Another first was a talk that Soyen Shaku gave in San Francisco on that second visit. Of course, the audience knew Soyen Shaku was a very important Zen master from Japan, and they were extremely eager to hear his great understanding; no doubt their expectations were that they would be able to take something useful away with them.

He said: “I have studied Buddhism for more than forty years, and have preached the teaching here and there. But only very recently have I begun to understand it. Now I understand that what I had understood is that, after all, I do not understand anything.” Needless to say, the audience didn't get it, and went away scratching their heads, amid some laughter. Nearly half a century later, when Soen Roshi came to America and gave his first talk in San Francisco, he quoted those words.

These days, I often think of Soyen Shaku’s words. In fact, I feel I’m just starting to understand in that same way what zazen is. I’ve been sitting for a few decades. What was all that sitting? I remember Eido Roshi’s metaphor of flies dashing themselves against the glass over and over; the window has been opened for them, but they don’t see the free space, they just hurl themselves against the glass. Sitting after sitting, hurling ourselves. What are we doing? I can only speak for myself. Just now, maybe I’m starting to see that some kind person has opened the window. Sometimes, when I’ve knocked myself senseless, I can get out for awhile, but there are lots of windows, lots of glass. And also, all those windows are open. That’s what is so wonderful about this practice. They are always open.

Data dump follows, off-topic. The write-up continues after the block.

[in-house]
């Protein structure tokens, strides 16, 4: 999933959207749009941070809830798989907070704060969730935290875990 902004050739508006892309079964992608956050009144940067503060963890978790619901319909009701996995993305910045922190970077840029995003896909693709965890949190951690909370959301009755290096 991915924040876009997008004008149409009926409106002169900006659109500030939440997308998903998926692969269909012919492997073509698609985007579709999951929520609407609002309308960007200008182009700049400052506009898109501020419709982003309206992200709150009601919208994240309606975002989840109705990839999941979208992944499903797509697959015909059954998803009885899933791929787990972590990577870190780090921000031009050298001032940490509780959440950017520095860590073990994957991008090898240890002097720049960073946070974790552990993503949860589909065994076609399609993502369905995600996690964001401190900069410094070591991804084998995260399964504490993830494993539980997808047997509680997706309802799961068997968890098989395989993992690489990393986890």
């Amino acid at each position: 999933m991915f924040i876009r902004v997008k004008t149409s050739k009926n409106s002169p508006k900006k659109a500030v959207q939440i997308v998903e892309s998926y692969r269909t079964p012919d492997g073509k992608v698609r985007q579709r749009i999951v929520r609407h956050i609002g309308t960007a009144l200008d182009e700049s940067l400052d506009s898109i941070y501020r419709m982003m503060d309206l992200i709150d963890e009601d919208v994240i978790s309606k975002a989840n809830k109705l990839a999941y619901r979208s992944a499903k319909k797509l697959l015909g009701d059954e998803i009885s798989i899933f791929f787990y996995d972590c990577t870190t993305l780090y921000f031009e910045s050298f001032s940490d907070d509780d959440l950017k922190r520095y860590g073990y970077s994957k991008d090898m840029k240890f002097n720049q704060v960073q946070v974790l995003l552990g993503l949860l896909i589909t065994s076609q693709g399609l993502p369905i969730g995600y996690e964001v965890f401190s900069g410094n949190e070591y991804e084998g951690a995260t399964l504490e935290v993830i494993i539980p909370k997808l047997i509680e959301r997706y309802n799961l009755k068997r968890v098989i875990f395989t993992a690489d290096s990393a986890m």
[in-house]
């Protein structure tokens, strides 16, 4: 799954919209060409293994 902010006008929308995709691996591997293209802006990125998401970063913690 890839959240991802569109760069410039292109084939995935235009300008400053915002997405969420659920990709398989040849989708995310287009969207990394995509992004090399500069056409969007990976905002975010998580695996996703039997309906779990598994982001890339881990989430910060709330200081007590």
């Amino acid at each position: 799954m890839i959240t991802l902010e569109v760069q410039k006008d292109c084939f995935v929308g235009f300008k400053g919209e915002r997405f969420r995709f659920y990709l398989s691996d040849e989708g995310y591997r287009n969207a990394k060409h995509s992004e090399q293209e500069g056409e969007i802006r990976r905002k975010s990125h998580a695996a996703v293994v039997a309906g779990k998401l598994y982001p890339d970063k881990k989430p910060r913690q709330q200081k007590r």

The word acceptance is a very important one. Mostly it's used in a way that's like resignation. Oh well, my life is really a mess, but I'll have to accept it. This is not the acceptance we are talking about. What we are doing in this practice is a radical acceptance. THIS IS IT! Shunryu Suzuki Roshi used to say, “Things as it is.” This is what our zazen teaches us more and more, particularly in sesshin: we have to go through it. There's no way around it. When we finally stop hurling ourselves and simply see things as it is— suddenly there’s an open window! It's always been open!